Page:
Privacy Law

Do privacy rights end at the brothel door? Judge dismisses taping charges in Zumba case

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A Maine judge has dismissed 46 of 59 counts against a defendant accused of taping sexual encounters at a Zumba studio after his lawyer argued that privacy rights don’t apply in a brothel.

Judge Nancy Mills dismissed the taping-related charges against Mark Strong Sr. on Friday, the Portland Press Herald reports. Prosecutors filed an immediate appeal with the state’s highest court.

Lawyer Daniel Lilley had sought dismissal of the 46 counts that are based on a Maine law intended to protect the privacy of people in restrooms, locker rooms and dressing rooms, the Portland Press Herald and the Associated Press reported last week.

The privacy law “does not apply to bordellos, whorehouses and the like,” Lilley argued on Thursday. “Those places are to commit crime. There is no expectation to privacy. If there is, it’s illusory.”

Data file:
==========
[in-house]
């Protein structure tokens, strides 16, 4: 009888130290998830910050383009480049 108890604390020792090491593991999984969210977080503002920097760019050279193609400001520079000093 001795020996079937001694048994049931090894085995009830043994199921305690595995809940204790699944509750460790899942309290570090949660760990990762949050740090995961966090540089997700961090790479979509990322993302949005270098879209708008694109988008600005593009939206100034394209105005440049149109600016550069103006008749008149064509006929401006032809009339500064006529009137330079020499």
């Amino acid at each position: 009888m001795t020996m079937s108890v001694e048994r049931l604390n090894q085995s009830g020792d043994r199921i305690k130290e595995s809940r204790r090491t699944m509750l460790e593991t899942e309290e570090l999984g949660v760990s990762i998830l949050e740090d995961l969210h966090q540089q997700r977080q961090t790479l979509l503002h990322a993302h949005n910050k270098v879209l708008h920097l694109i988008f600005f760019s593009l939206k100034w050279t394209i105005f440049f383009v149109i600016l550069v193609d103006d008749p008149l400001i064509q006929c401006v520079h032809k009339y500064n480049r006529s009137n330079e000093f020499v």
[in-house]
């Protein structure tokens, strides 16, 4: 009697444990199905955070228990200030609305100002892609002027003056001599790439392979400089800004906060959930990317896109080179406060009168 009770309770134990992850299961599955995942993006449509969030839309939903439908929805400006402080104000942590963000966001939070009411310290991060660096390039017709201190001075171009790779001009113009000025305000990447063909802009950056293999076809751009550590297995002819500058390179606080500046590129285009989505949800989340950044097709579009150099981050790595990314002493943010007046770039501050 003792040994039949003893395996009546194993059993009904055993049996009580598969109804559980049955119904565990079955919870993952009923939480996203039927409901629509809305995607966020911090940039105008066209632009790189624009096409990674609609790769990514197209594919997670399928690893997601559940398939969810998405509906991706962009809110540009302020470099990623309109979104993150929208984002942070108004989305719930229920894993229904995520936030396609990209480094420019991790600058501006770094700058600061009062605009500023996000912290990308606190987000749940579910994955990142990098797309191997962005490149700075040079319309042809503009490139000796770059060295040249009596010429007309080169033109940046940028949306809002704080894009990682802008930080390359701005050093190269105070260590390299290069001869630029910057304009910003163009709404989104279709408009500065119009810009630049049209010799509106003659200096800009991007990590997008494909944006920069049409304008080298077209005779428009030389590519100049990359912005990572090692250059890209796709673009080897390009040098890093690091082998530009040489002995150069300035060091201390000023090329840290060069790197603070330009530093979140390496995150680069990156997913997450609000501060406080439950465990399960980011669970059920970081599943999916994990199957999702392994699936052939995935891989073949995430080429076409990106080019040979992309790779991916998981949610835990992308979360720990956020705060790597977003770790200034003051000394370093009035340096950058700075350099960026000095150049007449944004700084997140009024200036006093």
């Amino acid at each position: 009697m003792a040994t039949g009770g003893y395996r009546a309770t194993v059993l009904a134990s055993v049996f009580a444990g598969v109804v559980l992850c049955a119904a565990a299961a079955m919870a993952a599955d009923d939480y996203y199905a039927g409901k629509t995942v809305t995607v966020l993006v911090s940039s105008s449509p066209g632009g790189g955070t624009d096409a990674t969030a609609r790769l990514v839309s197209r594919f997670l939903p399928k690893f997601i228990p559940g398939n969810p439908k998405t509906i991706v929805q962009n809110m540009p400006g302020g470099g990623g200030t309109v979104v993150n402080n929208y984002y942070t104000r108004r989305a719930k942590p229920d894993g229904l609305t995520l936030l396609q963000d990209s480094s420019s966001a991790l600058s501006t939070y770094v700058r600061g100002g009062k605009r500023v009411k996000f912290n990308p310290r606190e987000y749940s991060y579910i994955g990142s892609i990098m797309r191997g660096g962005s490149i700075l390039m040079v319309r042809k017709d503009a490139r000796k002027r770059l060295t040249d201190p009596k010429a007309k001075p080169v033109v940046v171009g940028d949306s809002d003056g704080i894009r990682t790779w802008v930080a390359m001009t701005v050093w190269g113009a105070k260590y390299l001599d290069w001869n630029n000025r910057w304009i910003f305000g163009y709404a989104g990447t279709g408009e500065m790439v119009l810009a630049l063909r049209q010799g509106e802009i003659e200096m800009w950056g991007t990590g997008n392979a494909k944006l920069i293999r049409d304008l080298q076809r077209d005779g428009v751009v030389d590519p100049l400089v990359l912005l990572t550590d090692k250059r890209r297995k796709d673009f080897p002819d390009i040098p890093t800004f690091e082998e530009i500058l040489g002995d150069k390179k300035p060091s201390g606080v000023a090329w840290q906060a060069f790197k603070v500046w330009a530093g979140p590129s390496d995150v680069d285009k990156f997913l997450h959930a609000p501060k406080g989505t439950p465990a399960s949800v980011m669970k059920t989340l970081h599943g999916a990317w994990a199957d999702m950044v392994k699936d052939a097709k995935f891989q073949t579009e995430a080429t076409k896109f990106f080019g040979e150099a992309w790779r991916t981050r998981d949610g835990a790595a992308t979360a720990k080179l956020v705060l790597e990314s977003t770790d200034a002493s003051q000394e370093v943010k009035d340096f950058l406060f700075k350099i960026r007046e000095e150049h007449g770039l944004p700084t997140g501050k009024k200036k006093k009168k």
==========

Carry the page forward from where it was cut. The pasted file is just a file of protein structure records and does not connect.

Mills accepted that argument. “These patrons may have had a subjective expectation of privacy, but I can’t find an objective expectation of privacy that society would be willing to accept,” she said in her ruling.

Strong is accused of videotaping people who paid to have sex with dance instructor Alexis Wright, who his was his business partner in the Kennebunk fitness studio. Strong remains charged with 13 other counts, including promotion of prostitution and conspiracy to commit promotion of prostitution.

The appeal is the second to Maine’s Maine Supreme Judicial Court during the trial. Jury selection was opened to public because of a ruling Thursday by the state supreme court.

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